In a series on celebrities and their health, the BBC News website talks to Rabbi Lionel Blue about his epilepsy.
Lionel Blue: Diagnosed aged 57
Lionel Blue, aged 76, is a British reform rabbi and broadcaster. He is also the first openly gay British rabbi.
Rabbi Blue is best known for humorous and off-beat comments on life, most notably on Thought for the Day for BBC Radio 4's Today programme.
He talks about his condition to promote the work of the Epilepsy Research Foundation charity.
HOW DID YOU FIRST REALISE SOMETHING WAS WRONG?
I started to notice that I felt seasick quite often when I was simply going about my day-to-day business.
I'd be pottering around the house, doing nothing in particular, but I kept losing my balance and feeling nauseous.
It was a bizarre feeling because I couldn't figure out what was making me feel that way.
HOW DID YOU GET DIAGNOSED?
I just put up with the nausea and tried to carry on as normal, but a few months later I experienced my first seizure.
I was first diagnosed at 57.
I remember coming to in hospital, wondering why a doctor was doing tapestry work on my scalp.
I'd been lucky, he said. I'd gone rigid, turned blue and crashed my head on the kerb.
That was when I was told I had epilepsy.
WHAT WAS YOUR REACTION TO THE DIAGNOSIS?
At first I was a little unsure about what having epilepsy actually meant.
Of course, I had heard of it and knew people with it suffered seizures, but apart from that I didn't know much else.
I found out that there are over 400,000 people in the UK with epilepsy and that I was one of an average of 75 people that are diagnosed with it every day.
I also felt an overwhelming sense of relief because finally everything made sense.
WHAT WAS YOUR TREATMENT?
I was put on anti-epileptic medication and I began to wear dark glasses as flickering neon lights triggered my seizures, but I still had two or three seizures a week until the doctors got the dosage right.
Epilepsy is a largely unknown disorder as it's not clear what causes it and there is not one magical cure.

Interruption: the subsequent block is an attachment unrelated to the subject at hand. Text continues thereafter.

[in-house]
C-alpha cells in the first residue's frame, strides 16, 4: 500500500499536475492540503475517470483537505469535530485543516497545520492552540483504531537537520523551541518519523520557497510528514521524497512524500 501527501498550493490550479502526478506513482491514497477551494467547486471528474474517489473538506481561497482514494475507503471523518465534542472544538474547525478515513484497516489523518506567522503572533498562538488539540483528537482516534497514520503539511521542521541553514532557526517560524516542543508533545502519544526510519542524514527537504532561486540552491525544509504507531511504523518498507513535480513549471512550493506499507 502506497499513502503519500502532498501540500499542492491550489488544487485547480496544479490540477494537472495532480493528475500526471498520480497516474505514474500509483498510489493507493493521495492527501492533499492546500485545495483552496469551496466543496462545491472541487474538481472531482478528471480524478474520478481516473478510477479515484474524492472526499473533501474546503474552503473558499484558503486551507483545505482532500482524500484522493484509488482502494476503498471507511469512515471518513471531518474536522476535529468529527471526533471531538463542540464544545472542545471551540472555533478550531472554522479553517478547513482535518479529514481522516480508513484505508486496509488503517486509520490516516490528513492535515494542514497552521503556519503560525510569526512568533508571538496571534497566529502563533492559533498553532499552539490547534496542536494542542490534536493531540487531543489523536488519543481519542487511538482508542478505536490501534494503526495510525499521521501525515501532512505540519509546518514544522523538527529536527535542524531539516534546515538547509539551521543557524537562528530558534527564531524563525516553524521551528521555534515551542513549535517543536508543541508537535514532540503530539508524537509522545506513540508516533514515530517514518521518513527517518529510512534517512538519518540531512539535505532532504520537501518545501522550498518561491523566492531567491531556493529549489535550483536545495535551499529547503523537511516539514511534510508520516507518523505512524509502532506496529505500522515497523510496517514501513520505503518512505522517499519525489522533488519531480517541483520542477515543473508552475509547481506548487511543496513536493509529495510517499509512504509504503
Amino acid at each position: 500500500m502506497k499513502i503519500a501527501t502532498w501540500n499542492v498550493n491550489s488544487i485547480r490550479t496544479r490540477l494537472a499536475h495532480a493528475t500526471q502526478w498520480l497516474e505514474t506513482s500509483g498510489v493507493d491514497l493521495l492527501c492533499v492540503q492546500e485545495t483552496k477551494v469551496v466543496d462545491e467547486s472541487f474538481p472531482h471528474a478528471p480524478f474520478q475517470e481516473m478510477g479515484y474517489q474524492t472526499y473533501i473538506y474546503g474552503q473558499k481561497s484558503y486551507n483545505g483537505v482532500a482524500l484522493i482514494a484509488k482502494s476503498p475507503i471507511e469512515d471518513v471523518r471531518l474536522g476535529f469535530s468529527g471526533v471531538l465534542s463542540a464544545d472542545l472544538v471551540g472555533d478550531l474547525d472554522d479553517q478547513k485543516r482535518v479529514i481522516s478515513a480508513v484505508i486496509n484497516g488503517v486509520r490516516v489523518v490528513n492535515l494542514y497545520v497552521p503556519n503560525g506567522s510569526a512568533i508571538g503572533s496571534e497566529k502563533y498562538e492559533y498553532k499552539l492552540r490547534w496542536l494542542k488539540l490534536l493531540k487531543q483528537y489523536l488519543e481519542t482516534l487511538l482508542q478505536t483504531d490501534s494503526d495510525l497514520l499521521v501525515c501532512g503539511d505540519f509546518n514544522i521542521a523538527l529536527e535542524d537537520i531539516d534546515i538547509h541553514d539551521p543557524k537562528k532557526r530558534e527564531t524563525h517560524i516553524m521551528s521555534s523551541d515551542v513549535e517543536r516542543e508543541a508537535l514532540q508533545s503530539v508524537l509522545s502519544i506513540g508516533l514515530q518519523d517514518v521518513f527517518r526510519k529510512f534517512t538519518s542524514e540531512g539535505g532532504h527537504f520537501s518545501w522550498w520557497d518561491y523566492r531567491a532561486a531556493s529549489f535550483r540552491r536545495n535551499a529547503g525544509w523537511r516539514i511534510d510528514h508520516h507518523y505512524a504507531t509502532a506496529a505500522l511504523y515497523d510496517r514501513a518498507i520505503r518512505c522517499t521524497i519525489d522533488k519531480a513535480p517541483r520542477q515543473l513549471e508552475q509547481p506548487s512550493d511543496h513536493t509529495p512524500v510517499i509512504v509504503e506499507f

Brain scan of someone with epilepsy
In fact, in over 60% of cases there is no identifiable cause, as with me, (although acute depression and flickering lights both play a part in my case) and only 52% people with epilepsy experience successful treatment.
Therefore, prescribing treatment is often done on a trial and error basis to see what works best for the individual.
HOW DID YOU FEEL DURING THE TREATMENT?
Relieved. Luckily there only needed to be a couple of tweaks in my medication before I found an effective treatment.
It's not very nice to live with the fear of epilepsy hanging over your head, not knowing when your next seizure is going to be.
I'm thankful my doctors have found an effective treatment for me.
I haven't had a full blackout for over four years now, so it seems to be working.
HOW DO YOU FEEL NOW?
I have accepted the condition as part of my life now and I realise it's something I have to live with.
However I am filled with curiosity about epilepsy. It is such a mysterious condition and I think it is important that we do more to uncover its causes, treatments and effects.
I have become a patron of the Epilepsy Research Foundation, which provides funding for research projects.
Ultimately, I feel lucky that I am able to carry on living with the condition and that I have found an effective treatment.
I know many people with epilepsy find it an incredibly frustrating condition and it can have a profound effect on someone's life, especially if there is no pattern to their seizures and they can't predict when they will occur.
WHAT IS YOUR MESSAGE TO OTHER PEOPLE WITH THE SAME CONDITION?
There seems to be a terrible stigma surrounding epilepsy, so I would ask those with it not to feel ashamed or embarrassed, and for those who don't have it to be more understanding.
There once was a time when people used to think a person who was having a seizure was drunk!
Gradually people are becoming more and more educated.